How Can I Do It All? Addressing Infant Child Care Barriers at Clark

Jack Ireland plays with his toy car. (Annika Larman/The Indy)
Jack Ireland plays with his toy car. (Annika Larman/The Indy)

Taking a full credit load of courses, she was faced with having to pause her education when it had just begun.

Elle Lowe thought she had it all planned out. After starting her education at Clark College in Spring 2017, she set her sights on becoming a graphic designer. However, a few weeks into her first quarter, she learned that she was pregnant.  

A year after giving birth to her baby boy, Lowe was able to return to school. Now with a 15-month-old son and 25 weeks into her second pregnancy, she is facing the same dilemma that she was faced with three years ago.

Lowe is not alone. During his State of the College address in January, College President Bob Knight mentioned that about a quarter of Clark students have dependent children.

Student parents like Lowe, who are having or currently have infants, face one of the many educational barriers present at Clark. After their parental leave is over, student parents with plans to continue their education might want to o bring their infant to Clark’s on-campus daycare center while they attend classes.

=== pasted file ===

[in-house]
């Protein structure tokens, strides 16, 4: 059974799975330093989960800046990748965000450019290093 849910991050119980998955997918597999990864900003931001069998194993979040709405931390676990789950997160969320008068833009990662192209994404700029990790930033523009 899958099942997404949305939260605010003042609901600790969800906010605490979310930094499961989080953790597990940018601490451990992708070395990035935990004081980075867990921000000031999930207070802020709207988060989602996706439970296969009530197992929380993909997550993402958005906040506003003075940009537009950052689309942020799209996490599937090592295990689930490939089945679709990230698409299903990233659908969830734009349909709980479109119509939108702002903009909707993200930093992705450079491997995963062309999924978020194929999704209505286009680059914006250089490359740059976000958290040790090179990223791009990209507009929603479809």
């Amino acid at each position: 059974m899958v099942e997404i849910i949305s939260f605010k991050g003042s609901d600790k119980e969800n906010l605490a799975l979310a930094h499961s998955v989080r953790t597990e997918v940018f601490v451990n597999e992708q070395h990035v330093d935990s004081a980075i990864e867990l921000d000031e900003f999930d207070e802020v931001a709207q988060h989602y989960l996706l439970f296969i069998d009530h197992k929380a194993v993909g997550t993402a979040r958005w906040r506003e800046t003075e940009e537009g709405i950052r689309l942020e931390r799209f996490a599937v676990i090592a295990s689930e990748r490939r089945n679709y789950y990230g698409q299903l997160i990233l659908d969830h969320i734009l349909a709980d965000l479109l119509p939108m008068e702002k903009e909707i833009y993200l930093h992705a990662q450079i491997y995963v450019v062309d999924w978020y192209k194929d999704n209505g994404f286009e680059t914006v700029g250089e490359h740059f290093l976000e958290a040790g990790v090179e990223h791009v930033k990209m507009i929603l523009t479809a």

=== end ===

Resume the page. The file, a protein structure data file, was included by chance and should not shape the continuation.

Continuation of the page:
Unfortunately, the daycare center does not currently have the ability to take children under the age of one. This is the result of the daycare center not having the space, the funding or the licensing to host rooms for infants.

There are other daycare options available off campus, but for parents with tight schedules convenience can be a huge factor in their academic success. As a result parents could prolonging their graduation date by over year, as they have to stay home until their child reaches the eligible age for the daycare program.

This was the case for Lowe, who had to make the hard decision to take a year off when she learned she was pregnant.

“I can’t afford child care and with working full-time and going to school, it was hard,” Lowe said. “My friends informed me that when they were in school they didn’t take their babies into Clark’s child care program.”

From left: Brookelynn McCarthy and Jack Ireland (Annika Larman/The Indy)

After discovering the pregnancy, Lowe finished out the quarter and took time off. During this period she worked extra hours and saved as much money as she could. With the pregnancy already being hard for her, Lowe knew in November of 2017 that she would not be able to return to school right away.

“I knew that it was probably for the best for bonding with my baby, but I never wanted to take that long of a period time off,” she said.

Parents and guardians who face the struggles of juggling infant child care while staying on track with graduation are not going unnoticed. Those in charge of the daycare program are aware of the barriers parents are facing.

The Director of Child and Family Services Michele Volk, realizes the struggle challenge these student parents face while pursuing their education. However, this barrier reaches far beyond Clark College.